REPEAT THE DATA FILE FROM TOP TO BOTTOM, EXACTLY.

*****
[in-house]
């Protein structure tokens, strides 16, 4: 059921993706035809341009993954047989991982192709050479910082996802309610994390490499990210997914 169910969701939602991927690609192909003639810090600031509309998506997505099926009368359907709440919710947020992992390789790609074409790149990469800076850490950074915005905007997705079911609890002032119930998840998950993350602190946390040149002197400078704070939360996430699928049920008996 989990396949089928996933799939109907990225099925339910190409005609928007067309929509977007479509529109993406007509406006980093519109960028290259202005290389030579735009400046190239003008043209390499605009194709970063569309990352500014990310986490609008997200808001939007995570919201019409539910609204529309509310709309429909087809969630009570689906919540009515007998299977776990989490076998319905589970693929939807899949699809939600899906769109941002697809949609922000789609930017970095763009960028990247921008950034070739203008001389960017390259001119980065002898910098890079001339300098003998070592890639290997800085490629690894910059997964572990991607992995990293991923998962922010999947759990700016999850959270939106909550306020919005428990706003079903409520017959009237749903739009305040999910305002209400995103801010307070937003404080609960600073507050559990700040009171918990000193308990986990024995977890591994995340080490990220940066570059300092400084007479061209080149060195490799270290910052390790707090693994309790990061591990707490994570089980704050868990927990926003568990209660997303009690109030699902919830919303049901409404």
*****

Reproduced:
[in-house]
């Protein structure tokens, strides 16, 4: 059921993706035809341009993954047989991982192709050479910082996802309610994390490499990210997914 169910969701939602991927690609192909003639810090600031509309998506997505099926009368359907709440919710947020992992390789790609074409790149990469800076850490950074915005905007997705079911609890002032119930998840998950993350602190946390040149002197400078704070939360996430699928049920008996 989990396949089928996933799939109907990225099925339910190409005609928007067309929509977007479509529109993406007509406006980093519109960028290259202005290389030579735009400046190239003008043209390499605009194709970063569309990352500014990310986490609008997200808001939007995570919201019409539910609204529309509310709309429909087809969630009570689906919540009515007998299977776990989490076998319905589970693929939807899949699809939600899906769109941002697809949609922000789609930017970095763009960028990247921008950034070739203008001389960017390259001119980065002898910098890079001339300098003998070592890639290997800085490629690894910059997964572990991607992995990293991923998962922010999947759990700016999850959270939106909550306020919005428990706003079903409520017959009237749903739009305040999910305002209400995103801010307070937003404080609960600073507050559990700040009171918990000193308990986990024995977890591994995340080490990220940066570059300092400084007479061209080149060195490799270290910052390790707090693994309790990061591990707490994570089980704050868990927990926003568990209660997303009690109030699902919830919303049901409404």